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Dead Lands, “Karkaot Mawat”
For Curating Now
Dead Lands, “Karkaot Mawat”
A proposal by Rotem Rozental
This project emerged from a prolonged scholarly and curatorial engagement with identity conflicts in the Middle East and their manifestation in contemporary work. The exhibition and its public programming strive to open this conversation to an international audience, and suggest a category through which to view creative production that uncovers identity shaped through land, both concrete and imagined.
Dead Lands suggests a view of the land as a point of reference, a beginning or an end. The participating artists use institutional systems such as archives, communal rituals and national visual rhetoric, to undermine and subvert the narratives and histories they preserve and distribute. These artists negotiate their identity in persistent struggle with the land that seeks to define, celebrate, marginalize or exclude it.
The origin point of this category is marked in 1858 Ottoman Palestine. The Ottoman regime allowed locals to cultivate abandoned lands classified as Mawat, meaning, in a state of death. The territorial compromise was cancelled under British rule. During the 1948 war, Jordan occupied Judea and Samaria, regulating those lands under Jordanian statute. After the Six Days War (1967), Israel decreed the area as military territory.
Raanan Alexandrowicz’s 2011 documentary The Law in These Parts reveals another turn. Tracing the legal base of Israel’s military occupation in the West Bank and Gaza, the film outlines the juridical approval of capture of Palestinian territories. By invoking Ottoman law, lands that were not farmed over three years were deemed Mawat, therefore available for confiscating.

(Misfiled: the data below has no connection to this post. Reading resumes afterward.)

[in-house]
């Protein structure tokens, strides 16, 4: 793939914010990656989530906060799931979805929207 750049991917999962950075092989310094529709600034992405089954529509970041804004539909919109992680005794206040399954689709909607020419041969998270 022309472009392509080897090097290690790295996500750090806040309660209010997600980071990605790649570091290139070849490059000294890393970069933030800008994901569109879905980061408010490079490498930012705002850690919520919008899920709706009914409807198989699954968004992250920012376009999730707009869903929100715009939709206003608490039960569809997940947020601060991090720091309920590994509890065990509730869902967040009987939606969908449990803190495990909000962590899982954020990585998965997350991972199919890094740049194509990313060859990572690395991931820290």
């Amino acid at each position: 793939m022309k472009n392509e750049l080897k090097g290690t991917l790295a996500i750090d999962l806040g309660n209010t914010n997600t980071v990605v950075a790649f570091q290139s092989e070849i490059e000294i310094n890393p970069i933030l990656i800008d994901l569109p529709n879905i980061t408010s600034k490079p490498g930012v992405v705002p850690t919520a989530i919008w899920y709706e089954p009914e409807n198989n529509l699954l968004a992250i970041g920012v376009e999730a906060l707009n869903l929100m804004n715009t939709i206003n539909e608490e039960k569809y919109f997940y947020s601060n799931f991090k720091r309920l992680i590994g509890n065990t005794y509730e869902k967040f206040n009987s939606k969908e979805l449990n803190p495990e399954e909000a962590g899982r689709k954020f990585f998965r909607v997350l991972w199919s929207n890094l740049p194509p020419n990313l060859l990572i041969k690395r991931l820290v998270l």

The exhibition then moves beyond Israel’s conflicted, seen and unseen borders, to engage with international practice. Much like their works, the artists are in a constant state of migration: between places of residence, local and global production and pre-determined subject positions.
Participating Artists (in alphabetical order): Michal BarOr (Tel Aviv), Aissa Deebi (NYC), Assaf Evron (Chicago), Josh Franco (Texas/NY), Dor Guez (Tel Aviv), Gaston Zvi Ickowicz (Tel Aviv), Yaron Lapid (London), Metehan Ozcan (Istanbul), Joanna Piotrowska (Poland/London), Alona Rodeh (Berlin).
1. Assaf Evron, from the series Untitled (Series R), 2010, archival inkjet print, 70 x 70 cm.
2. Dor Guez, Samira in her wedding gown, the first Christian wedding in Lod, after 1948. From the series Scanograms #1, 2010, manipulated readymade, archival inkjet print, 23½ x 29½ inches.
3. Josh T. Franco, In Tllilli, In Tapalli: Three Tejanos in Red and Black. Installation View. Height specific plywood mounts (6’, 4’10’’, 5’7’’). Beeswax coated glyphs, dimensions varying between 1"x1” to 4"x4”. Storytelling table: small table and a 8.5” x 11” lightbox.
4. Metehan Ozcan, from the series Made in Contact, Open Archive, 2014. Found photographs, postcards, posted online.
5. Michal BarOr, The Map, 60 x 100 cm, archival inkjet print on rice paper, 2013.
6. Yaron Lapid, from the series Partial Moments, digitally manipulated found photographs, varying dimensions.
About the Curator
Rotem Rozental is the Chief Curator of the American Jewish University in Los Angeles, CA. In this capacity, she serves as the Assistant Dean of the Whizin Center and the Director of the Institute for Jewish Creativity (IJC). Rotem is a photo-historian, writer, and curator. Traversing the domains of technology, media and art, Rotem has been working as a consultant, editor, writer, educator and organizer for international publications, cultural non-profits and organizations, among them Dia:Beacon, The Liverpool Biennial, The Brooklyn Institute for Social Research, and the Jerusalem Season of Culture. Her scholarly and curatorial projects were also supported by Artis, Independent Curators International, NurtureArt and the Center for Jewish History (NYC). Most recently, she curated the dual exhibition Launch Sites L.A., which expands unto two sites in Los Angeles, several countries and a number of potential universes. Rotem’s writings and academic essays appeared in magazines, journals, and publications such as Photographies, Philosophy of Photography, Artforum.com, Tablet.com, and Uncertain States. Rotem is currently pursuing her Dissertation project, in which she explores the intersections of Zionist photographic archives, the image of the body and the writing of a national territory under the guidance of Prof. John Tagg (Binghamton University, NY).